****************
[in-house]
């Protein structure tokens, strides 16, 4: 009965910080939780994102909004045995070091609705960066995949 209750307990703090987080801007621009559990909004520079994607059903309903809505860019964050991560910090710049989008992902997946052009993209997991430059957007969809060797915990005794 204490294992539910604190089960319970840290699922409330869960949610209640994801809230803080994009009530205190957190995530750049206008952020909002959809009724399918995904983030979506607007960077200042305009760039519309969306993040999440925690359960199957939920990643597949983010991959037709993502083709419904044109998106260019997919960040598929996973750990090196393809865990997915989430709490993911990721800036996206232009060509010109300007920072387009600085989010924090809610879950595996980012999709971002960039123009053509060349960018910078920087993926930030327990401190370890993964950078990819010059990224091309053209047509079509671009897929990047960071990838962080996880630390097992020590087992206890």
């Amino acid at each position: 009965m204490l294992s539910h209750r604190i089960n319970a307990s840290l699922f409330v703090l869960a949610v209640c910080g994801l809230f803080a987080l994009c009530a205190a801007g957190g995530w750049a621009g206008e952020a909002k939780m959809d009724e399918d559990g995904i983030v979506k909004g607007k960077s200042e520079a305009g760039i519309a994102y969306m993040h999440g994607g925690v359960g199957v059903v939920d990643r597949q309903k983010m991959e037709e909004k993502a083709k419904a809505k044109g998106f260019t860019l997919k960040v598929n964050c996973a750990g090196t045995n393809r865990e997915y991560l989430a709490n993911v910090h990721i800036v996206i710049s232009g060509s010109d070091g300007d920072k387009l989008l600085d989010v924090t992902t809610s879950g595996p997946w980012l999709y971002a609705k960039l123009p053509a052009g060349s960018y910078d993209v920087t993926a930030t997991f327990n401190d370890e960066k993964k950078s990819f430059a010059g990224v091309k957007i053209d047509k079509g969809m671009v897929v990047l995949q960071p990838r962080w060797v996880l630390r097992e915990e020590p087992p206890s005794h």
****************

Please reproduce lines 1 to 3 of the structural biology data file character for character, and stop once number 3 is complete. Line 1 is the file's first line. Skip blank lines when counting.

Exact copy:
[in-house]
């Protein structure tokens, strides 16, 4: 009965910080939780994102909004045995070091609705960066995949 209750307990703090987080801007621009559990909004520079994607059903309903809505860019964050991560910090710049989008992902997946052009993209997991430059957007969809060797915990005794 204490294992539910604190089960319970840290699922409330869960949610209640994801809230803080994009009530205190957190995530750049206008952020909002959809009724399918995904983030979506607007960077200042305009760039519309969306993040999440925690359960199957939920990643597949983010991959037709993502083709419904044109998106260019997919960040598929996973750990090196393809865990997915989430709490993911990721800036996206232009060509010109300007920072387009600085989010924090809610879950595996980012999709971002960039123009053509060349960018910078920087993926930030327990401190370890993964950078990819010059990224091309053209047509079509671009897929990047960071990838962080996880630390097992020590087992206890």
């Amino acid at each position: 009965m204490l294992s539910h209750r604190i089960n319970a307990s840290l699922f409330v703090l869960a949610v209640c910080g994801l809230f803080a987080l994009c009530a205190a801007g957190g995530w750049a621009g206008e952020a909002k939780m959809d009724e399918d559990g995904i983030v979506k909004g607007k960077s200042e520079a305009g760039i519309a994102y969306m993040h999440g994607g925690v359960g199957v059903v939920d990643r597949q309903k983010m991959e037709e909004k993502a083709k419904a809505k044109g998106f260019t860019l997919k960040v598929n964050c996973a750990g090196t045995n393809r865990e997915y991560l989430a709490n993911v910090h990721i800036v996206i710049s232009g060509s010109d070091g300007d920072k387009l989008l600085d989010v924090t992902t809610s879950g595996p997946w980012l999709y971002a609705k960039l123009p053509a052009g060349s960018y910078d993209v920087t993926a930030t997991f327990n401190d370890e960066k993964k950078s990819f430059a010059g990224v091309k957007i053209d047509k079509g969809m671009v897929v990047l995949q960071p990838r962080w060797v996880l630390r097992e915990e020590p087992p206890s005794h």